Regarding staff burnout & counseling, I suggest the following:
  • If the employee is in a union, check with the union consultant regarding ones' protections and responsibilities regarding mental health issues at work.
  • People who are feeling stress on the job are at risk for making a bad decision regarding assignment, employment, etc. I've seen people so fogged out with stress that they signed a resignation letter slipped to them by a "helpful" principal and didn't even remember what the letter was about. They DID remember that the principal said that it would help matters if they signed the letter and also remember feeling grateful that the principal was "helping" them. Once that signature is on the resignation letter, it can tough to go back and get it reversed!
  • Some professions require that you contact a trusted colleague who can monitor your behavior and give you feedback about whether your mental state is impacting your work and your relationships with others. Even if one's profession does not have that as an ethical requirement, it's a good idea. It can be VERY difficult to accurately assess one's own state when stressed.
  • When a colleague monitors another, it helps to work out a particular phrase or hand gesture the observer can use to subtlety cue the stressed employee to "stop right now and back away" from the situation. Part of this system is that the stressed employee agrees in advance to abide by the observer's judgement and just immediately comply without questioning or protesting when the cue is given.
  • Remember that student misbehavior is hardly ever personal. (It's NOT about YOU!) The kids usually don't wake up thinking "I'll really get Teacher Smith's goat today!" They do experience challenges that are beyond their ability to adapt and cope, and will "blow up" in ways that might appear to be personal on the surface. But once you can sit with them and figure out the root cause, you might find that the reason YOU got the blow up was: a) you just happened to be there when the student's frustration tolerance totally evaporated, b) you said or did something that brought up old bad memories (this is why "triggers" need to be recorded and shared amongst staff!), c) the student sensed you cared and trusted you to deal with the blow-up fairly, or d) the student was uncomfortable with the culture in your classroom and was trying to stimulate you to recreate the dysfunctional nonschool world with which the student was most familiar/most comfortable. When you know this to be true, the blow-ups can still be intense, but you don't add in any additional pressure caused by guilt or feelings of incompetency; you can deal with it, and then figure out how to prevent the next blow-up (or respond to it better the next time.)”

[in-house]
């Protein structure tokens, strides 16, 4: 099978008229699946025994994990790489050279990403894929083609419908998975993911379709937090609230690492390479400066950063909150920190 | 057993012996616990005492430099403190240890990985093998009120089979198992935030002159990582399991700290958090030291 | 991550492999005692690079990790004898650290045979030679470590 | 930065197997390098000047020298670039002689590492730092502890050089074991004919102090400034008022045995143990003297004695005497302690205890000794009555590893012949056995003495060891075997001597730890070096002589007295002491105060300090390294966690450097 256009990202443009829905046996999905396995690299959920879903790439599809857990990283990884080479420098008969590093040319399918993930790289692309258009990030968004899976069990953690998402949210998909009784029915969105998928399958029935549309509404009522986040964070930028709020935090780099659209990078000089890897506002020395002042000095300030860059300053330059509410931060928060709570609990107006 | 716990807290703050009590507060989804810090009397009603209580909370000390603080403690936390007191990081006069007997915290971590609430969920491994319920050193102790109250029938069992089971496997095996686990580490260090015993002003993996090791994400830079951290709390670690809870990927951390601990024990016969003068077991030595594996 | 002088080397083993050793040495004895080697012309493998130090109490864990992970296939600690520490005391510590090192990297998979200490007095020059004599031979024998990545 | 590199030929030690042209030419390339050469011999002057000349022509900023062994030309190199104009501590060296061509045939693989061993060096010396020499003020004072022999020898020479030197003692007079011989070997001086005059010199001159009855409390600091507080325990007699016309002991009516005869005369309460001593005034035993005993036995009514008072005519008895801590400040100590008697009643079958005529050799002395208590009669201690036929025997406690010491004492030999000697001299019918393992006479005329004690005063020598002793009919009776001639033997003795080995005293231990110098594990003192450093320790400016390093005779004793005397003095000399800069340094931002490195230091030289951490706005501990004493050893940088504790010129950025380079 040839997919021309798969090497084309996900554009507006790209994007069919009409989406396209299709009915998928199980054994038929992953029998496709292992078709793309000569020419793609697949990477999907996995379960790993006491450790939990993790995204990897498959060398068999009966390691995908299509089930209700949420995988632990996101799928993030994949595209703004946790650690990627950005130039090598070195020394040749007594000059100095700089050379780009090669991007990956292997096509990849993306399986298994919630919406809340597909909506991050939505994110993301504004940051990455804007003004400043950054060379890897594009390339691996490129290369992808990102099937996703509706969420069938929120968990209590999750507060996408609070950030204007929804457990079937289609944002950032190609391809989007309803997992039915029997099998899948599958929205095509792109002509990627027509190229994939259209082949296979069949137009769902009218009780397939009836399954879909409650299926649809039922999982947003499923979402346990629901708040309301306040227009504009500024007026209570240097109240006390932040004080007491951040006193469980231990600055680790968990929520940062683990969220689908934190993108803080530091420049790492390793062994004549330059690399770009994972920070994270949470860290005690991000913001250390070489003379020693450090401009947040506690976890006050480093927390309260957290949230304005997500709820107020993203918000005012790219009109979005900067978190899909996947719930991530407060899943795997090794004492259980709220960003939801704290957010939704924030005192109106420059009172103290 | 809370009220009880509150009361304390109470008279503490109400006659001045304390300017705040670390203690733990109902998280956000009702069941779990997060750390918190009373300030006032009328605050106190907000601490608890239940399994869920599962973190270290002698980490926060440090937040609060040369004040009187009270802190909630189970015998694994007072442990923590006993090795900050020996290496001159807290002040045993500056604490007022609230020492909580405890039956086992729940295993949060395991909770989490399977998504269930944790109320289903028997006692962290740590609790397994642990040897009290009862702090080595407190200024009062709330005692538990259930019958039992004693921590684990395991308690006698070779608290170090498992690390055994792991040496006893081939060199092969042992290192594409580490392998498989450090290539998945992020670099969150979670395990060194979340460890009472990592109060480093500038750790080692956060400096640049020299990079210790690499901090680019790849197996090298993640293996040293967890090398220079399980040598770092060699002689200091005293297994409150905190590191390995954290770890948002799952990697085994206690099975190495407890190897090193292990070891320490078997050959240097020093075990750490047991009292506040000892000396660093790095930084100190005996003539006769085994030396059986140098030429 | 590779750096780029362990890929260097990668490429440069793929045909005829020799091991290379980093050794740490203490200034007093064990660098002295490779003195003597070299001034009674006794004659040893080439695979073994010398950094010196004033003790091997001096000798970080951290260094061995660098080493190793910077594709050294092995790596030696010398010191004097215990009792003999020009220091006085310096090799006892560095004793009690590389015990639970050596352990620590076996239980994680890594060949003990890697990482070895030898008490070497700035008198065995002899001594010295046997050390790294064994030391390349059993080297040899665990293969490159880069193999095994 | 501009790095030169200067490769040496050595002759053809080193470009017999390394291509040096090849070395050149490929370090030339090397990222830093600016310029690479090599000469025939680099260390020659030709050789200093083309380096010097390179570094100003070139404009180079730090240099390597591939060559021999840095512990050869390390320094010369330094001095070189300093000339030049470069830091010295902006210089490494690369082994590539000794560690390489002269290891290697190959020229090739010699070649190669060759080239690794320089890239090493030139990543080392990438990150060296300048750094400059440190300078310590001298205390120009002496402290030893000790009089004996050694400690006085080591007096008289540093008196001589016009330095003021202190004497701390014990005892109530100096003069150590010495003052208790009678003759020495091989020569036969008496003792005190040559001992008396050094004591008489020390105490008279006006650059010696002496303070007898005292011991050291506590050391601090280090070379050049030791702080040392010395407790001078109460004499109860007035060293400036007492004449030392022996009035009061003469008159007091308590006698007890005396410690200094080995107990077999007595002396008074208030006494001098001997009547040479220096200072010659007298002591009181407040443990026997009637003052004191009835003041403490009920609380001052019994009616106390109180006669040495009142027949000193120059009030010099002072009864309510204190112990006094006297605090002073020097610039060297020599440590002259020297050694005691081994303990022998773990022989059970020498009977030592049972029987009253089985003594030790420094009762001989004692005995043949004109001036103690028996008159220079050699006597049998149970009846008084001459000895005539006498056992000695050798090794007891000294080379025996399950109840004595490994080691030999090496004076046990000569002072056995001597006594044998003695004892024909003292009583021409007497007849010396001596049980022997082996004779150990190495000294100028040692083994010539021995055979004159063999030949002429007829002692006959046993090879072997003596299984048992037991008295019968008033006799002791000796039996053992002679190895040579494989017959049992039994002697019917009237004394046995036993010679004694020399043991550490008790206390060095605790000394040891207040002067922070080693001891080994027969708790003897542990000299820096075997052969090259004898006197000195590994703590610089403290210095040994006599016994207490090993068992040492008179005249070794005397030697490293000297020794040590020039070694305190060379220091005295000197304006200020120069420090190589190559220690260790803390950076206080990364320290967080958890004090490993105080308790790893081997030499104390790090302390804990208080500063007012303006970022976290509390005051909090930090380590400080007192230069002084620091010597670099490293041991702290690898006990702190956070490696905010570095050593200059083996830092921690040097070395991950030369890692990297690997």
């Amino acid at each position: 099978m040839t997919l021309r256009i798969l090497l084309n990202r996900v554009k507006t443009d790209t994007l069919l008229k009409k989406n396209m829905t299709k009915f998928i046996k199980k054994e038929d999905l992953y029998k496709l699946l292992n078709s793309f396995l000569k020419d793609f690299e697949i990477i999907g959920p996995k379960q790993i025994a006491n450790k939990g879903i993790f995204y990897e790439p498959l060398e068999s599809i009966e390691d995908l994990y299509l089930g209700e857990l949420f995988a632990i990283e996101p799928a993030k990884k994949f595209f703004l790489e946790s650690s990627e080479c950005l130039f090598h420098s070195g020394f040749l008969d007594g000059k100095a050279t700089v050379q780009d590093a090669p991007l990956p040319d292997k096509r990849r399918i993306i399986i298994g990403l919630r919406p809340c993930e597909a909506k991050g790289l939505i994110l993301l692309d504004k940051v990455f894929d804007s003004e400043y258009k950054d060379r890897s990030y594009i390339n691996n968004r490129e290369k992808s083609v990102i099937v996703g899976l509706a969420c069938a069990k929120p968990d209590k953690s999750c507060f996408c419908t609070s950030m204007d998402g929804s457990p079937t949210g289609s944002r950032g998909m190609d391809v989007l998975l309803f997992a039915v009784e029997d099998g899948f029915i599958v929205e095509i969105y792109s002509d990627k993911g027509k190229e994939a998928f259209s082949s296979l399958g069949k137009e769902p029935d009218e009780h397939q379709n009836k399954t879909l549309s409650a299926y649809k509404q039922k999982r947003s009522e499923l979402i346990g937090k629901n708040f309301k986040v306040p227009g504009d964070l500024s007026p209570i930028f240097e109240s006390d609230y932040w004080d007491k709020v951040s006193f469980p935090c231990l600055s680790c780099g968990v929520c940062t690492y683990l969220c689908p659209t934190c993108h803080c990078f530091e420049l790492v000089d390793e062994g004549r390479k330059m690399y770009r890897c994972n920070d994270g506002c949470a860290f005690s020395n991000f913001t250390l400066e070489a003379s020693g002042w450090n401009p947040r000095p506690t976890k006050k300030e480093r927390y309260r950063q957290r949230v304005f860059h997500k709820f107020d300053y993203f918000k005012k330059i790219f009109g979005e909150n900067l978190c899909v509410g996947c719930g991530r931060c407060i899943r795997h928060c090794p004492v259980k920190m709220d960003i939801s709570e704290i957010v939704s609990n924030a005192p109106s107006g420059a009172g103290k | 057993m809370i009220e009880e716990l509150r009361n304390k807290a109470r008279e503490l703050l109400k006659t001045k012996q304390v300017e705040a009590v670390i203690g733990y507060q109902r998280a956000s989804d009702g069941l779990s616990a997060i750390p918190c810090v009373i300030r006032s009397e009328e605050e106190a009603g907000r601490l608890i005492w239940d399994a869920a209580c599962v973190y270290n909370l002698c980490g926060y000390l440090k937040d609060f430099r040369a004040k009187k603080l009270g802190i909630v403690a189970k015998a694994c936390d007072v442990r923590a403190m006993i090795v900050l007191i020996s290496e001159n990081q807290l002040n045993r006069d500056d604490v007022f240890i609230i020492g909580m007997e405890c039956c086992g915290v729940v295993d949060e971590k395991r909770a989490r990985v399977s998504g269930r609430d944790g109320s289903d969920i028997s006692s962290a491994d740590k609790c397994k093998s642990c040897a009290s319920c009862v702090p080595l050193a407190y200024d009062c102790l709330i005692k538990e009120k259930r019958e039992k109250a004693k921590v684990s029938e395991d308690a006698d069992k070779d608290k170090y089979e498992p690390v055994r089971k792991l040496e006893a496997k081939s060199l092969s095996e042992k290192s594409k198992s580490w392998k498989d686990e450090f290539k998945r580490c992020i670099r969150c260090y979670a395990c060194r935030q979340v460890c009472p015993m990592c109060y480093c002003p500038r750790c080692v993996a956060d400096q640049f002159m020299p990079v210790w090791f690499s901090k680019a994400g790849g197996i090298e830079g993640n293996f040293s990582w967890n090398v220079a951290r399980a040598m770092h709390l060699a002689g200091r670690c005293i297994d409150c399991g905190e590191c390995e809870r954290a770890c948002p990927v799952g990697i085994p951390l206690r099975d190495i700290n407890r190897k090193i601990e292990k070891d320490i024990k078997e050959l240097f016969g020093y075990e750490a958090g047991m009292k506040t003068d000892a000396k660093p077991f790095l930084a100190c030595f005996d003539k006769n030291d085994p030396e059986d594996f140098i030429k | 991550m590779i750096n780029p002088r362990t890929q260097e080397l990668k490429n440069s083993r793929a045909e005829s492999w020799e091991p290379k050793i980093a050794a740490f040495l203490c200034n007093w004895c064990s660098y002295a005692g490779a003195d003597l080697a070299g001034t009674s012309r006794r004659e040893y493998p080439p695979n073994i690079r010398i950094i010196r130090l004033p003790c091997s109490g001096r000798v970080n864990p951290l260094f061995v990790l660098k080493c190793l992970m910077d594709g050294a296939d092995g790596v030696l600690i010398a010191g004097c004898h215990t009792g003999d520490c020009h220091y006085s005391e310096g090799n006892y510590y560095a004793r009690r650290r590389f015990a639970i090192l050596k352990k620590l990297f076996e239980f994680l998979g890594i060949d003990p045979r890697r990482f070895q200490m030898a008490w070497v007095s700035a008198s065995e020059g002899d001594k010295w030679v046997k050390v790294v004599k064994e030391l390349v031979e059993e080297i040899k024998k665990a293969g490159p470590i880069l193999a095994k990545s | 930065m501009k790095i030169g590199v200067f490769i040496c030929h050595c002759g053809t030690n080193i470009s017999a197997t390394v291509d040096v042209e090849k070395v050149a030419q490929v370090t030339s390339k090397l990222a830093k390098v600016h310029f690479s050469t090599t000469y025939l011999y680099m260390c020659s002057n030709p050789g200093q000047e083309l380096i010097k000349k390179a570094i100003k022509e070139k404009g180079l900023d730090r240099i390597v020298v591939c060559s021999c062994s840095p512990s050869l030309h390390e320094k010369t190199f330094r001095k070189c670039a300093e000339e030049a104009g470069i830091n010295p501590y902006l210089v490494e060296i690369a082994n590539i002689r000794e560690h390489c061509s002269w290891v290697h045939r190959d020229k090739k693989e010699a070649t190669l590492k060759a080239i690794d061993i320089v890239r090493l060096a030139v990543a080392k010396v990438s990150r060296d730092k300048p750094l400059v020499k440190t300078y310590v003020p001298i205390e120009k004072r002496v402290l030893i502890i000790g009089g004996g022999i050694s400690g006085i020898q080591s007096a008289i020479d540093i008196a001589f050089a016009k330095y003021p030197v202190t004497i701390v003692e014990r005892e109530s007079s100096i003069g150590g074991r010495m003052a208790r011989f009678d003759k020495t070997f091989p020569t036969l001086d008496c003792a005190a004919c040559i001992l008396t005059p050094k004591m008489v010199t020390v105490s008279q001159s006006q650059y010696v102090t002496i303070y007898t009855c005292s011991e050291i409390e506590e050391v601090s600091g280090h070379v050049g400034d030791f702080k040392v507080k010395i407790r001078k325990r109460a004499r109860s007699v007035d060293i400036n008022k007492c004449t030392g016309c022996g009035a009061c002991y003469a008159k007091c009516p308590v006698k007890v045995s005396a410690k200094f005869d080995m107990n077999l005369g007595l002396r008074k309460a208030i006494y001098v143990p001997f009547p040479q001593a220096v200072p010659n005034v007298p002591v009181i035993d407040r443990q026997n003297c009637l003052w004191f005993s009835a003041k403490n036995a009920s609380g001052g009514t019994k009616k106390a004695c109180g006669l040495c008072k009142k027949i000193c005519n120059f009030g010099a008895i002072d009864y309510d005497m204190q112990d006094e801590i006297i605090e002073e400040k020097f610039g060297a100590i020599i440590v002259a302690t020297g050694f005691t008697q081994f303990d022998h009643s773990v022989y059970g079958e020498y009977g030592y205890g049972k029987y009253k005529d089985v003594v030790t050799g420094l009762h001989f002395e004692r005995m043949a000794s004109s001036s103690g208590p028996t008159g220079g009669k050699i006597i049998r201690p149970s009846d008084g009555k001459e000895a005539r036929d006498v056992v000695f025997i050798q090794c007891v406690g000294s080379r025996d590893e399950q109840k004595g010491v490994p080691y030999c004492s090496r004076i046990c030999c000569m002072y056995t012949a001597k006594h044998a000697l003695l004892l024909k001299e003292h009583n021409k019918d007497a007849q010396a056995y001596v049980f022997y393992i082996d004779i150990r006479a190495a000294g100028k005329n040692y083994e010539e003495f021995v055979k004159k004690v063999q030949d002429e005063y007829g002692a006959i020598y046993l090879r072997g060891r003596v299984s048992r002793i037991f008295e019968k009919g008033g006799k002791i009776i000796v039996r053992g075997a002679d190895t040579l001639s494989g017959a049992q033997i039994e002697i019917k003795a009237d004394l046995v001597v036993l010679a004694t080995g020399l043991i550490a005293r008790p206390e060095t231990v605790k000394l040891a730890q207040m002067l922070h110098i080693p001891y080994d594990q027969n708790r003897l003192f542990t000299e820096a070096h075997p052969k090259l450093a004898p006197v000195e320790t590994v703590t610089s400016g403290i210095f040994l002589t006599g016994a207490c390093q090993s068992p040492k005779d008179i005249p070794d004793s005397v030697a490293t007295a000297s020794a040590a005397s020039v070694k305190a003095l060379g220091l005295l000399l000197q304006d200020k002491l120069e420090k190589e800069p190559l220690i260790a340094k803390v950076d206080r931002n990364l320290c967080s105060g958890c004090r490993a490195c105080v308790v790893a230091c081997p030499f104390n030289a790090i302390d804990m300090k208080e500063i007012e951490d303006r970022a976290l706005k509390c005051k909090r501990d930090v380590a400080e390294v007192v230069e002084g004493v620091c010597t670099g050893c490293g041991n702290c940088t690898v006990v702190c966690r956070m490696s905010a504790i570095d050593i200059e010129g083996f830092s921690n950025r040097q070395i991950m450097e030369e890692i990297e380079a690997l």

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UCLA Center for Mental Health in Schools
Dept. of Psychology, P.O.Box 951563, Los Angeles, CA 90095.
tel: (310)825-3634
email: smhp@ucla.edu ~ web: http://smhp.psych.ucla.edu